Long Term Care: A Glossary of Terms
Long term care is available in many forms – assisted living, in home care and nursing homes, to name a few. . (See our article on Long Term Care: What Are Your Options?) The concept, while it’s been around for approximately 25 years, has become the center of attention in recent years as baby boomers are slowly retiring and are in greater need for long term care than ever before.
Long term care policies and contracts for care often define terms related to the type of care available, coverages and other health care terms that many consumers might not know, but should become familiar with when deciding to purchase long term care insurance or sign a contract with a facility. (For a general discussion on long term care insurance, click here.) The following is a list of someof those terms.
Activities of Daily Living (ADLs).Functions and activities that are part of everyday life, such as dressing, bathing, eating and going to the bathroom.
Adult Day Care. Care provided during the day for adults, usually at a non- residential senior or community center.
Assessment. A determination of an individual's physical and mental health by a health care professional based on established medical guidelines. For qualified long-term care insurance policies, the assessment must be made by a licensed health care practitioner.
Assisted Living Facility. A facility that provides a wide range of care for those who only need assistance with daily activities.
Benefit Period. The maximum period that an individual can receive benefits for a qualified long-term care event.
Continuing Care Retirement Community. A residential retirement community where a variety of living and medical services are provided to residents who are in need of continuous care and/or supervision.
Custodial Care. Care to help individuals meet personal needs such as bathing, dressing and eating. Someone without professional training may provide care.
Elimination Period. A type of deductible; the length of time the individual must pay for covered services before the insurance company will begin making payments. The longer the elimination period in a policy, the lower the premium. Note: The elimination period may also be called the waiting period.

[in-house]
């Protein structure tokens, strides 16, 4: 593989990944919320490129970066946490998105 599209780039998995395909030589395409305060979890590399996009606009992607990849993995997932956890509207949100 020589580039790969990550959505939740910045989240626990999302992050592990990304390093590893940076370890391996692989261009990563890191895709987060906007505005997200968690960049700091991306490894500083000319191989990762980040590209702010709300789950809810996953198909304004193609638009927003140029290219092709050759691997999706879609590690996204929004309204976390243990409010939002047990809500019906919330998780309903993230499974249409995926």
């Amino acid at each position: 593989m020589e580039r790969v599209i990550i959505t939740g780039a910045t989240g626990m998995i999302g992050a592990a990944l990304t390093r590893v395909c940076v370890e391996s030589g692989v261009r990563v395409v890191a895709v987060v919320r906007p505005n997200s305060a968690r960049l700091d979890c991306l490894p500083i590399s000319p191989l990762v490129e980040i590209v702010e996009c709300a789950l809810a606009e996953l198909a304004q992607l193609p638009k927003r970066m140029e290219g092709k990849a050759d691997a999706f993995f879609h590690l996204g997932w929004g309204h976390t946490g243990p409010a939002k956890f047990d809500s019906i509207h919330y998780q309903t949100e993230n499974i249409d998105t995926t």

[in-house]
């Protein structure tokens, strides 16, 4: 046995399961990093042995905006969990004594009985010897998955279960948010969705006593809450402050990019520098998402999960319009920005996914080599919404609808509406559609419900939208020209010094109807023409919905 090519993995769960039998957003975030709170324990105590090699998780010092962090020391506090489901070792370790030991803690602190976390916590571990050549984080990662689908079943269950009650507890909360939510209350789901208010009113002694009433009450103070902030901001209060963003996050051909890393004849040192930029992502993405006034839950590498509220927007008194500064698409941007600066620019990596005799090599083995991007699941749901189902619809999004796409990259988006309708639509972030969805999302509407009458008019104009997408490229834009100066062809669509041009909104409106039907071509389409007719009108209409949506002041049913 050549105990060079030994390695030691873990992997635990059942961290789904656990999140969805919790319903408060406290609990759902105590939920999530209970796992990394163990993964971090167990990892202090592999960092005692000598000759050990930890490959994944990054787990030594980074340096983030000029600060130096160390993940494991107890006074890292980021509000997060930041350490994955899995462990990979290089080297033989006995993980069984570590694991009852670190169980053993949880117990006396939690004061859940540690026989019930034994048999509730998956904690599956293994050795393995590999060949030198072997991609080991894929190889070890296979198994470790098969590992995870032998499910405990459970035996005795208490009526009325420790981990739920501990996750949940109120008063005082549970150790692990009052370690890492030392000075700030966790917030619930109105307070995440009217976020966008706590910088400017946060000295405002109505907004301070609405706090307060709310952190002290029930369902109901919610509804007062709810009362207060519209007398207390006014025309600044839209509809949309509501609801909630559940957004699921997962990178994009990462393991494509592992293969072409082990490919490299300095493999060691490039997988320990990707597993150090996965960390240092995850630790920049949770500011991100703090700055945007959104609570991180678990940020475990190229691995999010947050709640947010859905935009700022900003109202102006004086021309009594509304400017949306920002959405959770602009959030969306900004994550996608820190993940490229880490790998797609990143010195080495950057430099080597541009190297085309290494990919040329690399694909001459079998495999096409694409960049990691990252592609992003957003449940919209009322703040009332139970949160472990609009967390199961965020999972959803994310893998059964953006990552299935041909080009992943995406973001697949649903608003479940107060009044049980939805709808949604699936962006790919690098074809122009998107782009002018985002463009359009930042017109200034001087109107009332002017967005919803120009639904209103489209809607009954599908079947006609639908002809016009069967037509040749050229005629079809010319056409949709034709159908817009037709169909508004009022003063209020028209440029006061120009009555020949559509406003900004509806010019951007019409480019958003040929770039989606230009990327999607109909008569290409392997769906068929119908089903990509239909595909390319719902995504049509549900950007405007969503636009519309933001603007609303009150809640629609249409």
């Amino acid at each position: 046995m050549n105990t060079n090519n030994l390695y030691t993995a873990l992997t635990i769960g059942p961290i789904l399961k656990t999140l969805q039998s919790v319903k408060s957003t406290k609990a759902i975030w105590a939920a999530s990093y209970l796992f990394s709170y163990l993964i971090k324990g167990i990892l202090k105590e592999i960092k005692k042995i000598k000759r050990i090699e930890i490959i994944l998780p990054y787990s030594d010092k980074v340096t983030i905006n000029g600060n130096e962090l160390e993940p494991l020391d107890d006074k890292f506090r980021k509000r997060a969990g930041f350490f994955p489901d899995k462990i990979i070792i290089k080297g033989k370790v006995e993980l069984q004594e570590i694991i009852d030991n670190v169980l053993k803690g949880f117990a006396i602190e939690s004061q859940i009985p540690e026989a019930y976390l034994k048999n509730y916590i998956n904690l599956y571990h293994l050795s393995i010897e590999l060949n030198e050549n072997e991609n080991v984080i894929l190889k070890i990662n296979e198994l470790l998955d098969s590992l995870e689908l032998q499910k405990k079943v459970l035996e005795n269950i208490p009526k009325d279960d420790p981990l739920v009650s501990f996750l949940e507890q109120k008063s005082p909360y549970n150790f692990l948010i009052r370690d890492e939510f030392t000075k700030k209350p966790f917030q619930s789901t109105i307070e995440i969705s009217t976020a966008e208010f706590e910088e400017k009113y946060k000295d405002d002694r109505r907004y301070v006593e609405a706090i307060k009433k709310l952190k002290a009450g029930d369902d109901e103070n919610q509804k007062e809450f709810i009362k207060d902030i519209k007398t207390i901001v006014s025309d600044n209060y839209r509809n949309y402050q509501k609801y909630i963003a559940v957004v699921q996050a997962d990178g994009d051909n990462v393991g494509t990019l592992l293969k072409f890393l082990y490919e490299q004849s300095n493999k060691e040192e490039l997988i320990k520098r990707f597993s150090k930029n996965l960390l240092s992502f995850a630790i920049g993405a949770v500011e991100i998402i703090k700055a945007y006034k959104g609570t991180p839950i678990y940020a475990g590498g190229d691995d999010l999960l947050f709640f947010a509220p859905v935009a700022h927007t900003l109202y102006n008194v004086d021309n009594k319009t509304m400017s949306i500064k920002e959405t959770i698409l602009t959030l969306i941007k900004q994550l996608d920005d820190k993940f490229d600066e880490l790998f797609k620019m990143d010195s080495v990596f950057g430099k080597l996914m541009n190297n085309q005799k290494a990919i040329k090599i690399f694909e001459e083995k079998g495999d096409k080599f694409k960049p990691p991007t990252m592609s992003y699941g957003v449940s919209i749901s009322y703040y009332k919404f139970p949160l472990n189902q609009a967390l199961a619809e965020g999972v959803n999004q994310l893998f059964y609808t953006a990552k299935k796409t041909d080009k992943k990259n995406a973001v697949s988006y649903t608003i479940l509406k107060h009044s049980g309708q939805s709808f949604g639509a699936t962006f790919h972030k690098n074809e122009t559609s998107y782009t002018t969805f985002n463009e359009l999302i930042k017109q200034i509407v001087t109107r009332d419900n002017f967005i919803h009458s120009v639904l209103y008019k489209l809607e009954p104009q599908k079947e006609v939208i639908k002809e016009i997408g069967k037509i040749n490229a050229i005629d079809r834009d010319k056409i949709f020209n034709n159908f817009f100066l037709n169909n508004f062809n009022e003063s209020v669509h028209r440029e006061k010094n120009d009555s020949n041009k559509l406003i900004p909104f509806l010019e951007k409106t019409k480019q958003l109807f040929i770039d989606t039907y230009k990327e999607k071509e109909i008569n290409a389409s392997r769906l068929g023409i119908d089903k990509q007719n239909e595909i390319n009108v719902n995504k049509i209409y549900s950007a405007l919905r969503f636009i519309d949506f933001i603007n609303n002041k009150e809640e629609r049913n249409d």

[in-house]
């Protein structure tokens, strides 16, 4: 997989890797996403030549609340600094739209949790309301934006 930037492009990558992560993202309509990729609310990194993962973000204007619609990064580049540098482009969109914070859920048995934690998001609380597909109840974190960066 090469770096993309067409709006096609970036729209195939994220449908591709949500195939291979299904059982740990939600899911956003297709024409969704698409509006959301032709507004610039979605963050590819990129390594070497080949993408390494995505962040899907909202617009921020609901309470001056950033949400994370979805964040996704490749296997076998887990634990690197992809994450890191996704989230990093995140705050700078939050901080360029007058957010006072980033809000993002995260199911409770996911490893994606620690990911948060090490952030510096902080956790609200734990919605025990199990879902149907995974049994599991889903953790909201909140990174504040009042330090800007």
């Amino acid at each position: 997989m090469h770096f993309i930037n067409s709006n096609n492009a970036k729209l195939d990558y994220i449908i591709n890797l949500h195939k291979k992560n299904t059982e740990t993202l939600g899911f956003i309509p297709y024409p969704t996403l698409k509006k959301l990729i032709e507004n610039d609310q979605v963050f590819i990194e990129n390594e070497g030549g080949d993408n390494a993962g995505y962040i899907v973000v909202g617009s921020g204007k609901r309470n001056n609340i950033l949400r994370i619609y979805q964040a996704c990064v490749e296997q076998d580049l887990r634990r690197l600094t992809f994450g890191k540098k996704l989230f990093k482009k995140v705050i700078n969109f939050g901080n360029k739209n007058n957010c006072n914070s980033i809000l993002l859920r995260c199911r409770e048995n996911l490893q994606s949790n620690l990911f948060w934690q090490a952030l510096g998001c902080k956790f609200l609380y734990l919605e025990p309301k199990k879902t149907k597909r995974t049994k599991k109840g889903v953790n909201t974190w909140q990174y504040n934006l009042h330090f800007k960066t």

Exclusion. Any expense or condition that is not covered in the policy.
Free Look Provision. A policy provision allowing the policy owner to inspect the policy for a specified period of time and return it to the insurer for a refund of the entire premium paid if they choose not to go forward. Qualified long-term care policies are required by federal and state law to provide a free look period of 30 days. If the policy is returned within 30 days, the company must refund all of any premium(s) paid.
Guaranteed Renewable Policy.The company guarantees that the insured may renew the policy for life, as long as the insured pays the premiums.
In Home Health Care. Health care provided in the patient’s own home.
Hospice. A facility that provides care for individuals with terminal illnesses. In this type of facility, individuals are typically not receiving the type of care that will bring about recovery or improvement of their medical condition.
Lifetime Maximum Benefit. The maximum amount that a long-term care insurance company will pay for all covered expenses throughout the life of a policy.
Maximum Daily Benefit. The pre-set amount that a long-term care insurance policy will pay for each day during a claim period.
Maximum Benefit Period. The amount of time that a long-term care insurance policyholder will be able to collect benefits for a qualified long-term care event. The time period is usually specified in years.
Medicaid. A joint federal/state program that pays for health care services for those with low incomes or very high medical bills relative to income and assets.
Medicare. The federal program providing hospital and medical insurance to people age 65 and older and to certain ill or disabled persons. Benefits for nursing home and home health services are limited.
Medicare Supplement Policy (Medigap Policy). A private insurance policy that covers many of the gaps in Medicare.
Non-Forfeiture Benefit. A policy feature that provides (1) reduced paid-up insurance, or (2) extended term or (3) a shortened benefit period upon lapse of the policy due to non-payment of all or part of the premium after the policy has been in force for a specified period of time.
Premium. The typically periodic payment that the consumer must make to their insurance company to put a policy in force and to keep a policy in-force.
Riders. Additions to insurance policies that change the provisions of the policies.
Trigger of Benefits. A term used to describe an event that will determine when a policy will begin paying benefits. For example, when a policyholder can no longer perform certain activities of daily living (ADL).
Underwriting. The process of examining, accepting or rejecting insurance risks and classifying those selected, in order to charge the proper premium for each.